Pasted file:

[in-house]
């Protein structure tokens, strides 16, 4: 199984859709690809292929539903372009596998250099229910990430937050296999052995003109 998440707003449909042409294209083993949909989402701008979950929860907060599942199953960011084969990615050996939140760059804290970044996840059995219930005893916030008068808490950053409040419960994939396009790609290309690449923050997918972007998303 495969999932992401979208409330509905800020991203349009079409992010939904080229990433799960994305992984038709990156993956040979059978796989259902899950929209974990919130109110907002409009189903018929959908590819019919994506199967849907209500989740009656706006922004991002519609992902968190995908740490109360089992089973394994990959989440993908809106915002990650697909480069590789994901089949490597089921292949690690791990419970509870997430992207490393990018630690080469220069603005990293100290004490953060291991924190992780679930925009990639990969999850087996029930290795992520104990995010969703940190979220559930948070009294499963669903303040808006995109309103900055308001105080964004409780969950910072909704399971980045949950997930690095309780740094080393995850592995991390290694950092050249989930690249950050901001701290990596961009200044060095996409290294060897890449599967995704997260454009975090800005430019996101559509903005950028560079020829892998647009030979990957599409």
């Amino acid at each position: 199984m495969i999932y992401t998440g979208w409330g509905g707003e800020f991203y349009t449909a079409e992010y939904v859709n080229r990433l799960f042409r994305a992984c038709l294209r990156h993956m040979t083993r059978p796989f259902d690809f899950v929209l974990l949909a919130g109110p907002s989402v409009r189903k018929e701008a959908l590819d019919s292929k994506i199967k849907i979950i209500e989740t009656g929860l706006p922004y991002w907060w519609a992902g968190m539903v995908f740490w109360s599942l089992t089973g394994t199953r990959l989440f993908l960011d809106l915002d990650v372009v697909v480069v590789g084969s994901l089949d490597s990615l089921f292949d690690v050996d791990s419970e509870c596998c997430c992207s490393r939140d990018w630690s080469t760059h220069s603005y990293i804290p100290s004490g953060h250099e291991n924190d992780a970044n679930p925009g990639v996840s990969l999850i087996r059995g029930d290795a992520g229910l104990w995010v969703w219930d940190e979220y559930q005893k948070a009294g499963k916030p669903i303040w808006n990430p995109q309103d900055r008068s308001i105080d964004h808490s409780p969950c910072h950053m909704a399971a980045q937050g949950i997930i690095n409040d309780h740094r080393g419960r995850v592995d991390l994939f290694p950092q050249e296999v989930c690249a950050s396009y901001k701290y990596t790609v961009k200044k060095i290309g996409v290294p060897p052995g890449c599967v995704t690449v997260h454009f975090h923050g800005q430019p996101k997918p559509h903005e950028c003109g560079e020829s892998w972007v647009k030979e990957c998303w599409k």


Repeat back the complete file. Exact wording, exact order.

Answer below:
[in-house]
């Protein structure tokens, strides 16, 4: 199984859709690809292929539903372009596998250099229910990430937050296999052995003109 998440707003449909042409294209083993949909989402701008979950929860907060599942199953960011084969990615050996939140760059804290970044996840059995219930005893916030008068808490950053409040419960994939396009790609290309690449923050997918972007998303 495969999932992401979208409330509905800020991203349009079409992010939904080229990433799960994305992984038709990156993956040979059978796989259902899950929209974990919130109110907002409009189903018929959908590819019919994506199967849907209500989740009656706006922004991002519609992902968190995908740490109360089992089973394994990959989440993908809106915002990650697909480069590789994901089949490597089921292949690690791990419970509870997430992207490393990018630690080469220069603005990293100290004490953060291991924190992780679930925009990639990969999850087996029930290795992520104990995010969703940190979220559930948070009294499963669903303040808006995109309103900055308001105080964004409780969950910072909704399971980045949950997930690095309780740094080393995850592995991390290694950092050249989930690249950050901001701290990596961009200044060095996409290294060897890449599967995704997260454009975090800005430019996101559509903005950028560079020829892998647009030979990957599409």
């Amino acid at each position: 199984m495969i999932y992401t998440g979208w409330g509905g707003e800020f991203y349009t449909a079409e992010y939904v859709n080229r990433l799960f042409r994305a992984c038709l294209r990156h993956m040979t083993r059978p796989f259902d690809f899950v929209l974990l949909a919130g109110p907002s989402v409009r189903k018929e701008a959908l590819d019919s292929k994506i199967k849907i979950i209500e989740t009656g929860l706006p922004y991002w907060w519609a992902g968190m539903v995908f740490w109360s599942l089992t089973g394994t199953r990959l989440f993908l960011d809106l915002d990650v372009v697909v480069v590789g084969s994901l089949d490597s990615l089921f292949d690690v050996d791990s419970e509870c596998c997430c992207s490393r939140d990018w630690s080469t760059h220069s603005y990293i804290p100290s004490g953060h250099e291991n924190d992780a970044n679930p925009g990639v996840s990969l999850i087996r059995g029930d290795a992520g229910l104990w995010v969703w219930d940190e979220y559930q005893k948070a009294g499963k916030p669903i303040w808006n990430p995109q309103d900055r008068s308001i105080d964004h808490s409780p969950c910072h950053m909704a399971a980045q937050g949950i997930i690095n409040d309780h740094r080393g419960r995850v592995d991390l994939f290694p950092q050249e296999v989930c690249a950050s396009y901001k701290y990596t790609v961009k200044k060095i290309g996409v290294p060897p052995g890449c599967v995704t690449v997260h454009f975090h923050g800005q430019p996101k997918p559509h903005e950028c003109g560079e020829s892998w972007v647009k030979e990957c998303w599409k």